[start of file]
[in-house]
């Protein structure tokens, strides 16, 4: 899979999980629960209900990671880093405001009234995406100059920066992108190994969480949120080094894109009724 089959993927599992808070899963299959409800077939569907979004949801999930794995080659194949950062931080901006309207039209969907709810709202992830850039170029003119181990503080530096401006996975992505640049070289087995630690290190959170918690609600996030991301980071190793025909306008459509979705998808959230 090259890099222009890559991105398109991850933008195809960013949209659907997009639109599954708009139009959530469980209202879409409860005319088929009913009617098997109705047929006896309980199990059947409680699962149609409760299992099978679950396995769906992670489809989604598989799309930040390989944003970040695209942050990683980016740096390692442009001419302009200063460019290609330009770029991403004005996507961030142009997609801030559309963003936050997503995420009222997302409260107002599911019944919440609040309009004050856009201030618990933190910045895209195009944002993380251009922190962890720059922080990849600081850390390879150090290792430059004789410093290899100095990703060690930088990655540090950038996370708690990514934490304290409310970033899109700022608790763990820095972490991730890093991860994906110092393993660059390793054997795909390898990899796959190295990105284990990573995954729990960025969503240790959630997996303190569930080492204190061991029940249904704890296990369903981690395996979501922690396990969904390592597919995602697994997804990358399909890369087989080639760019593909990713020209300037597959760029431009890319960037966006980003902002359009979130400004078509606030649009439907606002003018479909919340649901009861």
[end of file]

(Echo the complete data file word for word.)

[in-house]
């Protein structure tokens, strides 16, 4: 899979999980629960209900990671880093405001009234995406100059920066992108190994969480949120080094894109009724 089959993927599992808070899963299959409800077939569907979004949801999930794995080659194949950062931080901006309207039209969907709810709202992830850039170029003119181990503080530096401006996975992505640049070289087995630690290190959170918690609600996030991301980071190793025909306008459509979705998808959230 090259890099222009890559991105398109991850933008195809960013949209659907997009639109599954708009139009959530469980209202879409409860005319088929009913009617098997109705047929006896309980199990059947409680699962149609409760299992099978679950396995769906992670489809989604598989799309930040390989944003970040695209942050990683980016740096390692442009001419302009200063460019290609330009770029991403004005996507961030142009997609801030559309963003936050997503995420009222997302409260107002599911019944919440609040309009004050856009201030618990933190910045895209195009944002993380251009922190962890720059922080990849600081850390390879150090290792430059004789410093290899100095990703060690930088990655540090950038996370708690990514934490304290409310970033899109700022608790763990820095972490991730890093991860994906110092393993660059390793054997795909390898990899796959190295990105284990990573995954729990960025969503240790959630997996303190569930080492204190061991029940249904704890296990369903981690395996979501922690396990969904390592597919995602697994997804990358399909890369087989080639760019593909990713020209300037597959760029431009890319960037966006980003902002359009979130400004078509606030649009439907606002003018479909919340649901009861």